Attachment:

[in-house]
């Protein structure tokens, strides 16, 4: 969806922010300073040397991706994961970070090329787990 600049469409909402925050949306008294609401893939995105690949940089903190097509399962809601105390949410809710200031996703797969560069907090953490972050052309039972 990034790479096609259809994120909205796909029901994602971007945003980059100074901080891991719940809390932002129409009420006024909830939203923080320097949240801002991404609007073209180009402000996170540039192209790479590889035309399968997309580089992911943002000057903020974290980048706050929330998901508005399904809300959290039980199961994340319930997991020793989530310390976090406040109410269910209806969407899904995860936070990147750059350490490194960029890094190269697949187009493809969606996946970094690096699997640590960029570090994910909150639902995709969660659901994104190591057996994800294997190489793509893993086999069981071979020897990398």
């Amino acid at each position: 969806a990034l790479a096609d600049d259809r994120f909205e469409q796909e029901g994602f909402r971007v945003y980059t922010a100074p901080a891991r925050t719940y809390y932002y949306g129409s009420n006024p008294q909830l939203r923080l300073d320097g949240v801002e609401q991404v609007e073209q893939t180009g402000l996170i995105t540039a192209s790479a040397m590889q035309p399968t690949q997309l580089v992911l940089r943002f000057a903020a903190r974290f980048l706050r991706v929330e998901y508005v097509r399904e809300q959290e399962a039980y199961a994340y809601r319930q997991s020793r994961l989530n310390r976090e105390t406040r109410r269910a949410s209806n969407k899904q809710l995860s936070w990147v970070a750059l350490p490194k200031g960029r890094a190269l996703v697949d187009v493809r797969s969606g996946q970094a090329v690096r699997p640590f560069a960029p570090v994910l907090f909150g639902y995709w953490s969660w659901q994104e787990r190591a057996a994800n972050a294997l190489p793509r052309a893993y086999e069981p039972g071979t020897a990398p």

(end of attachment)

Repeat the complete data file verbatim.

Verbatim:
[in-house]
């Protein structure tokens, strides 16, 4: 969806922010300073040397991706994961970070090329787990 600049469409909402925050949306008294609401893939995105690949940089903190097509399962809601105390949410809710200031996703797969560069907090953490972050052309039972 990034790479096609259809994120909205796909029901994602971007945003980059100074901080891991719940809390932002129409009420006024909830939203923080320097949240801002991404609007073209180009402000996170540039192209790479590889035309399968997309580089992911943002000057903020974290980048706050929330998901508005399904809300959290039980199961994340319930997991020793989530310390976090406040109410269910209806969407899904995860936070990147750059350490490194960029890094190269697949187009493809969606996946970094690096699997640590960029570090994910909150639902995709969660659901994104190591057996994800294997190489793509893993086999069981071979020897990398």
């Amino acid at each position: 969806a990034l790479a096609d600049d259809r994120f909205e469409q796909e029901g994602f909402r971007v945003y980059t922010a100074p901080a891991r925050t719940y809390y932002y949306g129409s009420n006024p008294q909830l939203r923080l300073d320097g949240v801002e609401q991404v609007e073209q893939t180009g402000l996170i995105t540039a192209s790479a040397m590889q035309p399968t690949q997309l580089v992911l940089r943002f000057a903020a903190r974290f980048l706050r991706v929330e998901y508005v097509r399904e809300q959290e399962a039980y199961a994340y809601r319930q997991s020793r994961l989530n310390r976090e105390t406040r109410r269910a949410s209806n969407k899904q809710l995860s936070w990147v970070a750059l350490p490194k200031g960029r890094a190269l996703v697949d187009v493809r797969s969606g996946q970094a090329v690096r699997p640590f560069a960029p570090v994910l907090f909150g639902y995709w953490s969660w659901q994104e787990r190591a057996a994800n972050a294997l190489p793509r052309a893993y086999e069981p039972g071979t020897a990398p």